The overall aim is to correct misperceptions that people may have about a health behavior, eg the misperception that everyone smokes when in fact only one in four people smoke or that everyone allows smoking in their home when in fact 78% of people in YH say their home is smokefree. Studies have found that by correcting misperceptions, it can lead to more healthy behavior, ie shifting the focus from targeting the individual (people at risk of smoking) to the environment (people living in risky environment in which smoking is the norm) is key to strengthening norms.
The key concept is that wide spread misperceptions of what the norm is in a community can lead to an increase in negative behavior, eg if it is perceived that everyone in the community allows smoking in their home, people will tend to continue to do so as well, including those moving into the community.
The social norms approach
- does not use ‘hard hitting scare tactics’
- uses credible science based statistics
- focuses on healthy behaviours and attitudes; doesn’t show smoking or cigarettes
- does not use negative images; uses only positive visuals
- involves the local community from the very beginning
- not draconian or directive, but instead uses a simple format to present information about healthy social norms back to the community
The government says the public do not heed top-down messages about risky behavior. It proposes that a much more powerful way of changing behavior without heavy-handed state regulation is making existing social norms transparent, ie nudging rather than nagging.
Much of our behavior is influenced by our perceptions of how other members of our social group behave. According to leading behaviour economists, people make many decisions based on observing others and copying what they do. People are encouraged to sustain their behavior when they feel others approve of their actions.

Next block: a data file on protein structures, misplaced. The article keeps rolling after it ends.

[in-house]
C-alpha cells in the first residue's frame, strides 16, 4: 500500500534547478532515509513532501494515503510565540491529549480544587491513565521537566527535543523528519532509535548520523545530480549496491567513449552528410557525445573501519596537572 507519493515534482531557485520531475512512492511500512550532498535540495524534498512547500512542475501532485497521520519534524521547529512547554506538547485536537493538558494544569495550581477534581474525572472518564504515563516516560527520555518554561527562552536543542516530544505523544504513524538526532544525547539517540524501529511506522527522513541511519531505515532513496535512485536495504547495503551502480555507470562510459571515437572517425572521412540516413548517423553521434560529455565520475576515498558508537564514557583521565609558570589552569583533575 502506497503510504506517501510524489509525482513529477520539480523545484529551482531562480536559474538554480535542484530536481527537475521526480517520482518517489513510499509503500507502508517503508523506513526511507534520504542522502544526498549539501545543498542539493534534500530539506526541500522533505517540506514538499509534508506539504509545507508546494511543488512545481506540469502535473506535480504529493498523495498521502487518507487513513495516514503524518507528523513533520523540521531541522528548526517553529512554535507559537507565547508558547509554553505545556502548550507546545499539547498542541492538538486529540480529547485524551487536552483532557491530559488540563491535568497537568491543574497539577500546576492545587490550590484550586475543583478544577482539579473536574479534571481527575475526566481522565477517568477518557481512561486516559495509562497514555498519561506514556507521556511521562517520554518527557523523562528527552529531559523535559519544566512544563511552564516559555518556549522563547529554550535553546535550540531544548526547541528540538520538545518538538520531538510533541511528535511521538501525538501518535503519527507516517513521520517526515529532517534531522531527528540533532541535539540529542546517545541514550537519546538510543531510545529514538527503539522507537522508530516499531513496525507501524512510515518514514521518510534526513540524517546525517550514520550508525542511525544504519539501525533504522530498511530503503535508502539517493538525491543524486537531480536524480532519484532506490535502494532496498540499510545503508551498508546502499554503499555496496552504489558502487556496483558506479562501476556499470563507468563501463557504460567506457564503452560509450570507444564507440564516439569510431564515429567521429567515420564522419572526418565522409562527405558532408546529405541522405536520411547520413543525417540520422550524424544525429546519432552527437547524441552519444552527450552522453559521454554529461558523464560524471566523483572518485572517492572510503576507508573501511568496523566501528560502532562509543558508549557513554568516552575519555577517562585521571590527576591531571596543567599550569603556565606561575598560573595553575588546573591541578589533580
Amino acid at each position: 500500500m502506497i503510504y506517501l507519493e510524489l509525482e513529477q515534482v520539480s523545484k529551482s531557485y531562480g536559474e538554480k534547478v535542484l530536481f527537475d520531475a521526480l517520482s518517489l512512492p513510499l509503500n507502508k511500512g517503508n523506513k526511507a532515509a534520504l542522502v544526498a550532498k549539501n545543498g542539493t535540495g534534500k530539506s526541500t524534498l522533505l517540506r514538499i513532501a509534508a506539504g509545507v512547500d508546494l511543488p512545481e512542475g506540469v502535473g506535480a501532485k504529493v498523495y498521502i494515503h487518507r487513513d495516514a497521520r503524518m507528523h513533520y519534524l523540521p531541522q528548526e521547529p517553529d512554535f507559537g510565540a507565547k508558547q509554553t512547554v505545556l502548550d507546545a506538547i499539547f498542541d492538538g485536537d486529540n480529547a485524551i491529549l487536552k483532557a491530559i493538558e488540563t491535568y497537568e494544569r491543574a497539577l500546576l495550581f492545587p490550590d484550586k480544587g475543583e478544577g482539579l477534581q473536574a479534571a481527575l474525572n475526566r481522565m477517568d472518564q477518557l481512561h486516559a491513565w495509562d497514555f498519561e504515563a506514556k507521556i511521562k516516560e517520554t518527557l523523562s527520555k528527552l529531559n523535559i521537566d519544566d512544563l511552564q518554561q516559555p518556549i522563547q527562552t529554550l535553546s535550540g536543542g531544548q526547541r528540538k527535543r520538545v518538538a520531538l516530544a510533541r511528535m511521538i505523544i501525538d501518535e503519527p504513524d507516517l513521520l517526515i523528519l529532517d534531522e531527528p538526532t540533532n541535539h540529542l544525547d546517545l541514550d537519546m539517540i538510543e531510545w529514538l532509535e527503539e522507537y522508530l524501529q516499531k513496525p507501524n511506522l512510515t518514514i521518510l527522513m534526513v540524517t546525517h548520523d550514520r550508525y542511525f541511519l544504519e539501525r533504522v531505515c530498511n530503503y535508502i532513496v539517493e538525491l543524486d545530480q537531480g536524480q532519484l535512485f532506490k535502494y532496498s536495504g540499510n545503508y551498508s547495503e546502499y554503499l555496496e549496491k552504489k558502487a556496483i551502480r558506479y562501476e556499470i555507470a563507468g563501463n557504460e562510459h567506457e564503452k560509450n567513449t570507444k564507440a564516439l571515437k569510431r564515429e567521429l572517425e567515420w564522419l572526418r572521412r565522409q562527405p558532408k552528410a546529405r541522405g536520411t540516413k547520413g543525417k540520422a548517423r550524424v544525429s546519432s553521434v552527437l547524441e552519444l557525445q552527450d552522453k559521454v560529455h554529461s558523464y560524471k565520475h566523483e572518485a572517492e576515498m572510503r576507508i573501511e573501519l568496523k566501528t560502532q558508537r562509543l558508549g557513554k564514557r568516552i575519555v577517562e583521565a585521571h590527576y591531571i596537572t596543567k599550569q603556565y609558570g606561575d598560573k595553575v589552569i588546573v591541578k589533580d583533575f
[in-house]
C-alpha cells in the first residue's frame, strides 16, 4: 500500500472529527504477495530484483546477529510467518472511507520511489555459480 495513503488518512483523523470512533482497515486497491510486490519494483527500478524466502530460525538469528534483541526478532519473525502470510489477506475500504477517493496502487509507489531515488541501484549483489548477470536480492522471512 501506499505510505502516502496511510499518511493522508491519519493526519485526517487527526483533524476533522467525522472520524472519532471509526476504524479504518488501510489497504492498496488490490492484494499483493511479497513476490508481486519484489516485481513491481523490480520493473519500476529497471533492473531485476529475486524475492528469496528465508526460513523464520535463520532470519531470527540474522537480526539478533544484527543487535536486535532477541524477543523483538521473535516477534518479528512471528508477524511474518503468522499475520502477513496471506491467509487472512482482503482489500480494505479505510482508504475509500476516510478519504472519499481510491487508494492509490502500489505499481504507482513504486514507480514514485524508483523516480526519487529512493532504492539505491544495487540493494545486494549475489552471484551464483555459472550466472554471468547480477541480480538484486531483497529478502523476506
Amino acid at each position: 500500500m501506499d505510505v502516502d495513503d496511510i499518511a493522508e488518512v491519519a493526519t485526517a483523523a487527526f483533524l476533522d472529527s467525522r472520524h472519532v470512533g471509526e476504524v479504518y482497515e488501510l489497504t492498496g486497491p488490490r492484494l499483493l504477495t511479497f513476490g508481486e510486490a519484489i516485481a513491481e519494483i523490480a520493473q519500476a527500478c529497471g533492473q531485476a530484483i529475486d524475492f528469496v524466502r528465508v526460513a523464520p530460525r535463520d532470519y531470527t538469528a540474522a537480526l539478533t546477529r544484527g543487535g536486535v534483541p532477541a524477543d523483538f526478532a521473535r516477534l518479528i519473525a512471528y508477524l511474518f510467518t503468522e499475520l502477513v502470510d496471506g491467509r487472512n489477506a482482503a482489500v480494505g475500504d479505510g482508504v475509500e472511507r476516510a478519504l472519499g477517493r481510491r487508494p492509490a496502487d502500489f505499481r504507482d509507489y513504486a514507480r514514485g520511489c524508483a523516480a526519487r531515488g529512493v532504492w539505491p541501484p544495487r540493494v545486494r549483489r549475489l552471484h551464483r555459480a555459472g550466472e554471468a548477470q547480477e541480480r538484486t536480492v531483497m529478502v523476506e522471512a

Behavioural economics: seven principles for policy makers. www.neweconomics.org
For example, imagine someone is thinking about making their home smokefree. They are likely to be influenced by other members of their social network. Questions they might ask themselves inlcude: are my friends and family home smokefree? What would they think if I made my home smokefree and their home is not? Would they think I was trying to be better than them? Conversely they might think: all my neighbours have a smokefree home; I should do the same. Oftentimes these will not be consciously considered – but people’s perceptions of what they believe others to think and do are likely to influence whether or not they decide to make their home smokefree.
The California Tobacco Programme was the first to adopt a social norm approach to tackle smoking. The result was a rapid drop in heart disease and other smoking related diseases during a 15 year period. The programme yielded a 50 fold return on first 3-4 years of the programme. The authors concluded: “A comprehensive approach involving the general public, non-smokers and smokers alike, designed to change social norms is more effective in reducing tobacco use than just focusing on individual who smoke.
Zhang X, Cowling D et al The impact of social norms changes strategies on smokers’ quitting behavior. Tobacco control 2010’ 19 (suppl1) 51-55.
The most cost effective way of denormalising smoking is to focus locally at the grassroots level utilizing assets within the community. Taking a bottom-up approach ensures that the norm is embedded for sustainability. Major steps include:
1. Collecting baseline data on the prevailing smoking attitudes and behavior
2. Analyzing the data, identifying patterns of actual behavior, attitudes and perceived norms
3. Developing a campaign promoting the positive social norms messages that were identified. Identify communication channels to disseminate campaign.
4. Evaluating impact on smoking attitudes and behavior, plan ongoing actions
In some instances the norm in a population is in fact an unhealthy one, eg the baseline data may find that the norm is for most people to smoke in their homes. In such cases, the intervention message could instead focus on:
1. People’s attitude eg most people would like to make their home smokefree
2. Another aspect of smokefree, eg most people think smoking should be banned in children’s play areas if the data supports the norm.
3. Correcting misperceptions of how normative the unhealthy behaviour is. When the norm is unhealthy, it is likely that the perception in the community is that the norm is far unhealthier still, eg if the norm is 52% of people allow smoking in their home the perception by the community is likely that it is much higher, eg 90%
If you are interested in finding out more about social norms or commissioning a social norms project email SONIC@leeds.ac.uk